As I ponder on the events of the last few weeks for in which I reflect on the achievement of this amazing woman it is easy to forget that Lisa Weightman is just like me; a mother, a wife, an employee and a dedicated athlete. For some it may be hard to connect with someone ‘in her shoes’, but to connect with an individual like Lisa is an easy task. This humble and incredible athlete is changing the perception of women in sport, while she battles it out week after week chasing her dreams on the streets and tracks around her home, or from the comforts her home gym on the treadmill, free from the icy temperatures that surround her home in Victoria. Add to this a full-time work schedule, and a busy toddler, this mum has her hands full, yet she always has time to inspire and connect with others around her, which makes her even that more special.

Lisa Weightman has been running for over 20 years. She has been fortunate to have the opportunity to represent Australia at 2 Commonwealth Games, 4 World Championships and 3 Olympic Games and her new quest is to become of only a handful of female track and field athletes to represent in 4 Olympic Games.  In doing so, you need a lot of family support, a lot of dedication and a sprinkle of luck!

It is a pleasure have Lisa as an Ambassador for Running Mums Australia where she showcases how her athletic career intertwines with her family and working commitments, and that with determination and support age and circumstance are no barrier to success.

Lisa kindly answered a few questions following her recent parkrun and Sydney Harbour 10km experiences where she set a goal and managed to reach them both! (Lisa set the record for the fastest female parkrun time of 15.54, and also the World Masters record for the 10k in 31.55). This weekend she was going for one more goal at the Australian Half Marathon Championships at the Sunshine Coast, in which at the time of this interview said, “I may reach it, I may not, but whatever the outcome I’m having a great time finding out!” It turns out that Lisa did indeed reach her goal, breaking the tape in a phenomenal time of 68:47 setting herself a personal best and breaking the female record yet again! I wanted to highlight just what an incredible athlete Lisa is, but also the reality of how she manages to keep on breaking records and what it takes to get there.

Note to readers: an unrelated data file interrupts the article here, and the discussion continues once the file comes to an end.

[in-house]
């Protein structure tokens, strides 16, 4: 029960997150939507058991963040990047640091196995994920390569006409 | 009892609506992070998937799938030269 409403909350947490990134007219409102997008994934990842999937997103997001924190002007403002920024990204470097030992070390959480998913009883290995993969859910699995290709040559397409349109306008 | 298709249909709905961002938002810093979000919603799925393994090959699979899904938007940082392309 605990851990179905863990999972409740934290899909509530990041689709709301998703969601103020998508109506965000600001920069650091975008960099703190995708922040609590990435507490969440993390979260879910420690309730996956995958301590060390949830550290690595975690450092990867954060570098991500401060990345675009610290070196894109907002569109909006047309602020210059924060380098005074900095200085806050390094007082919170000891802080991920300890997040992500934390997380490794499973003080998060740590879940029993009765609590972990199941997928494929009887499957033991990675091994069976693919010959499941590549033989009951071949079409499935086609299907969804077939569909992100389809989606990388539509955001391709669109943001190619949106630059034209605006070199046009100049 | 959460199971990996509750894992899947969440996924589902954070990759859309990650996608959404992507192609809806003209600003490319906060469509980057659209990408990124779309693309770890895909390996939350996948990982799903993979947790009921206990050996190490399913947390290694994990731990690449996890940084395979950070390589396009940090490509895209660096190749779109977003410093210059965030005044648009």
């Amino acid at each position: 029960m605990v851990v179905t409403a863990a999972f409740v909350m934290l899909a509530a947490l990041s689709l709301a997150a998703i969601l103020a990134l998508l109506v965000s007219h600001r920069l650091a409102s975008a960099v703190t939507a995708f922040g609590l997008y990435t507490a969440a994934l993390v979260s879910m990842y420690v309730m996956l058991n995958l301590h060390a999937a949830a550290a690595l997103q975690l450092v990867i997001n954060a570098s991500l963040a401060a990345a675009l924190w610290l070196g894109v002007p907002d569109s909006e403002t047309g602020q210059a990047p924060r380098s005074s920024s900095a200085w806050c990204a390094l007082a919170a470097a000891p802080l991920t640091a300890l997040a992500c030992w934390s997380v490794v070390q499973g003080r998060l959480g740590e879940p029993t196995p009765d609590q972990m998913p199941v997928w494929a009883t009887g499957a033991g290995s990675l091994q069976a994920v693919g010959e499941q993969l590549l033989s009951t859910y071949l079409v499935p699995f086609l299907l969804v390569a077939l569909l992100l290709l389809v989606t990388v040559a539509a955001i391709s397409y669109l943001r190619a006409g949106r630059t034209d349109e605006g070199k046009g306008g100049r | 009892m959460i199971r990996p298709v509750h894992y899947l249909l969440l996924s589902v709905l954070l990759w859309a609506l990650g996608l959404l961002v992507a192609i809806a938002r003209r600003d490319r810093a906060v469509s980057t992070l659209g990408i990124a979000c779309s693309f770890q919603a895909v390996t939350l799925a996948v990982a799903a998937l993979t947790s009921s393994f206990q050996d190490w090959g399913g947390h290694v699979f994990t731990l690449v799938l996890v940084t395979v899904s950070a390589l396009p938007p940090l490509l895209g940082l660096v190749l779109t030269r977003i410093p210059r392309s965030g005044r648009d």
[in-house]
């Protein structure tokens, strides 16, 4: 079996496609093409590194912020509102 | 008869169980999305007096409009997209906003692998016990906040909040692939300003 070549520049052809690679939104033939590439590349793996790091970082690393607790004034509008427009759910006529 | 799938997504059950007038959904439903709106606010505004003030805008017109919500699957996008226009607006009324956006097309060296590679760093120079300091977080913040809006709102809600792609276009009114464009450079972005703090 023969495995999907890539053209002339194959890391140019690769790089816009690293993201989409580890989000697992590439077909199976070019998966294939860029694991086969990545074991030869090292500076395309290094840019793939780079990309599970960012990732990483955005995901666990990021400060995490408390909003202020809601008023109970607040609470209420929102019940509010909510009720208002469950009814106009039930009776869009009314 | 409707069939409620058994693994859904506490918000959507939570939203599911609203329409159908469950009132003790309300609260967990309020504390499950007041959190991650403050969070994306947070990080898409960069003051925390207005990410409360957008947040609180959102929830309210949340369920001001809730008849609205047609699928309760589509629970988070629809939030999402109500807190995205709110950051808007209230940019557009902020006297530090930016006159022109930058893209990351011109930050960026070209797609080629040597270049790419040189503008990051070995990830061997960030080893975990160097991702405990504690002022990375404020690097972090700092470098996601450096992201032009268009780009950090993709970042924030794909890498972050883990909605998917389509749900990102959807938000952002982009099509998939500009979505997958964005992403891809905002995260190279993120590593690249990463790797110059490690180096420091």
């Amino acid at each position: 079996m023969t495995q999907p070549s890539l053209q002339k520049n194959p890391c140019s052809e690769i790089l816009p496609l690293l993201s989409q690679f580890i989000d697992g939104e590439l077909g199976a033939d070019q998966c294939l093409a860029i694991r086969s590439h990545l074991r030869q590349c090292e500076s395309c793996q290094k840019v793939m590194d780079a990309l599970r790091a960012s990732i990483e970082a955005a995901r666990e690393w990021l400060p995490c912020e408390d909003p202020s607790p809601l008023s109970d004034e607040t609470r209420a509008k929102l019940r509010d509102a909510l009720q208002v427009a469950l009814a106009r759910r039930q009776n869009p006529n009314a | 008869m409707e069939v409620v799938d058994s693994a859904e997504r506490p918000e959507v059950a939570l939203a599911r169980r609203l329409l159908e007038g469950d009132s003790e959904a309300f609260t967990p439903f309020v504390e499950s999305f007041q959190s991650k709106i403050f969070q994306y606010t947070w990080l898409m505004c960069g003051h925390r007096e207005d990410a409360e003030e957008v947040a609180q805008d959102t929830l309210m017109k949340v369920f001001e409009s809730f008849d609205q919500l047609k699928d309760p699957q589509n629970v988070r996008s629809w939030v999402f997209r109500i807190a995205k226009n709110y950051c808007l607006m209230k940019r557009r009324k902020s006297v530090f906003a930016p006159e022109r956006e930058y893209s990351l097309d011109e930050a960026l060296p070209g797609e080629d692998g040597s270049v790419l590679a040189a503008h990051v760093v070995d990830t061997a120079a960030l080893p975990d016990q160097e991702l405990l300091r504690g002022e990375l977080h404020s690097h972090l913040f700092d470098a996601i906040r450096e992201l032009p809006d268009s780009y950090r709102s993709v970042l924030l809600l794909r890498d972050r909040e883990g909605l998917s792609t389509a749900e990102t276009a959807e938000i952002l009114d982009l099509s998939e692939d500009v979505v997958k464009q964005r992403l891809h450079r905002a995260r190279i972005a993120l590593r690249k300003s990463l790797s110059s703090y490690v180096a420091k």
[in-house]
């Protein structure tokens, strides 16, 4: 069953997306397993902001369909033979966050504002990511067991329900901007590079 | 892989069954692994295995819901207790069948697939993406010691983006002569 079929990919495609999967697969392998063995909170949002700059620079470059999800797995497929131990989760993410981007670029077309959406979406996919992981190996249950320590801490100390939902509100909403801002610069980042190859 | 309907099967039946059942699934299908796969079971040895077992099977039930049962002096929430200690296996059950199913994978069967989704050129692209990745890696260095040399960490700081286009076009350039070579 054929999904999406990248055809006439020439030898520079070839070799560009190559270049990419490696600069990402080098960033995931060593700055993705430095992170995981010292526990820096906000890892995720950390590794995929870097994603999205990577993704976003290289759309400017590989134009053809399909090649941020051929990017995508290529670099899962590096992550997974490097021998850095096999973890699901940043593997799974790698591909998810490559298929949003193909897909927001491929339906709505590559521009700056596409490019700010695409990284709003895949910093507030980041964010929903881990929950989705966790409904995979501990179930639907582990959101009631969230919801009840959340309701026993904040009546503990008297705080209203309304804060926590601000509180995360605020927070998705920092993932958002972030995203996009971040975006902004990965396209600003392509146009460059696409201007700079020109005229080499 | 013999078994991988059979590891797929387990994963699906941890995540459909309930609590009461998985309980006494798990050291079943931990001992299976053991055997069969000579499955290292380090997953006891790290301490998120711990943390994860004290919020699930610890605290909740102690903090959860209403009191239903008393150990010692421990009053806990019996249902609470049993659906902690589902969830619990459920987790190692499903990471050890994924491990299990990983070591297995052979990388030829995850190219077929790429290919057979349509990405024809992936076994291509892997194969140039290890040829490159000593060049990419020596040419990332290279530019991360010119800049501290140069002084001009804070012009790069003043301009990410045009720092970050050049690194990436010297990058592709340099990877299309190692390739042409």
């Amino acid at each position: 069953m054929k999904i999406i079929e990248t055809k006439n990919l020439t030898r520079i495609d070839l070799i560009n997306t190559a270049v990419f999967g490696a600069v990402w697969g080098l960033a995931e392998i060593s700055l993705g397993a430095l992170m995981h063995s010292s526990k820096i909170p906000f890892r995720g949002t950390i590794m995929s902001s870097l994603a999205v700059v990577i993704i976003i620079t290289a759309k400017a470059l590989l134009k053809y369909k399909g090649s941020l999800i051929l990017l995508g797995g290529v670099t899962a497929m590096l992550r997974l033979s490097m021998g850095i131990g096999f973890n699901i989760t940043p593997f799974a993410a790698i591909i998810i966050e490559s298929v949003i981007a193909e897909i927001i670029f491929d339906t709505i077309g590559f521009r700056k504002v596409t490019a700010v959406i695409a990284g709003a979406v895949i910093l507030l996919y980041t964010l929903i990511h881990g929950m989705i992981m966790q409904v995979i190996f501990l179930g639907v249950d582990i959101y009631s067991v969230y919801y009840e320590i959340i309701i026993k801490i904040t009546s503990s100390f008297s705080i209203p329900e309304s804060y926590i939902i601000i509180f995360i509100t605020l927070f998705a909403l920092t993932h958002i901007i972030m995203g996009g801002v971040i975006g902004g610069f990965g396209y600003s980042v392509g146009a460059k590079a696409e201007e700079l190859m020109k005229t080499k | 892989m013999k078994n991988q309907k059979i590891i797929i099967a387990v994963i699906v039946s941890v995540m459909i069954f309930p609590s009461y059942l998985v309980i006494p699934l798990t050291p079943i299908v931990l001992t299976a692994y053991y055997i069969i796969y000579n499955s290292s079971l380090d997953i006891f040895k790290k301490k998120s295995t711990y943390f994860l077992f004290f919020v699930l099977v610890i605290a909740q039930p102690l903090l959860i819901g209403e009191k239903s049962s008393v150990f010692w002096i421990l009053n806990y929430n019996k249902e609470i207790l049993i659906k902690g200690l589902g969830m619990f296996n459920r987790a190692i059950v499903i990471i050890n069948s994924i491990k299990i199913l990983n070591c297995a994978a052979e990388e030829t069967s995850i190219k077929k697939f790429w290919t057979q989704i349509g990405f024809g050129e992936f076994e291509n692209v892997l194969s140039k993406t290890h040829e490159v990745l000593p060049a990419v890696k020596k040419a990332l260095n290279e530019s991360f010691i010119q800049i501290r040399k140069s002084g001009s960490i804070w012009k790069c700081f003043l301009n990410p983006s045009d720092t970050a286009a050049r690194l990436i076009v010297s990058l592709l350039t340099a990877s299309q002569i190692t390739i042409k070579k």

Lisa and me at the Sydney Harbour 10k where she broke the World Masters record.

Over the past 12 months what has been the focus for you? Have you had any setbacks and what did you do to overcome them? 

Number one has been to finish our house build, move in and settle Pete into a better routine!  Combining Commonwealth Games preparation and execution with knocking down your home, moving out into a rental, working with the builder, working for IBM and then prepping for New York City…well let’s just say I have a few more wrinkles!  

In December we put all that behind us as we moved into our home for life!  We are finally settled after a 10 year plan came to fruition.  We needed a rest after that, we took it for 3 months and I’ve been focused on a plan to break 32 minutes in the 10k since, which I did on Sunday in Sydney. 

I’d also hoped to run a fast half marathon on the Gold Coast a few weeks ago, but rolled my ankle and like the other competitors we were a little hindered by monsoon rains so hopefully I can achieve that before I slow down!  

Since the weekend, we have started moving into marathon preparation where I am hoping to qualify for Tokyo 2020.  Fingers crossed for a great day for my next marathon.  You always need that little sprinkle of luck.

What does a typical day of training and motherhood look like for you compared to other athletes? 

Most days are stressful and relentless.  Most parents would know exactly what I mean.  I absolutely love being Pete’s mum and it’s the one thing I love the most in life.  I’d have 10 Pete’s if I was younger and wasn’t juggling 3 careers!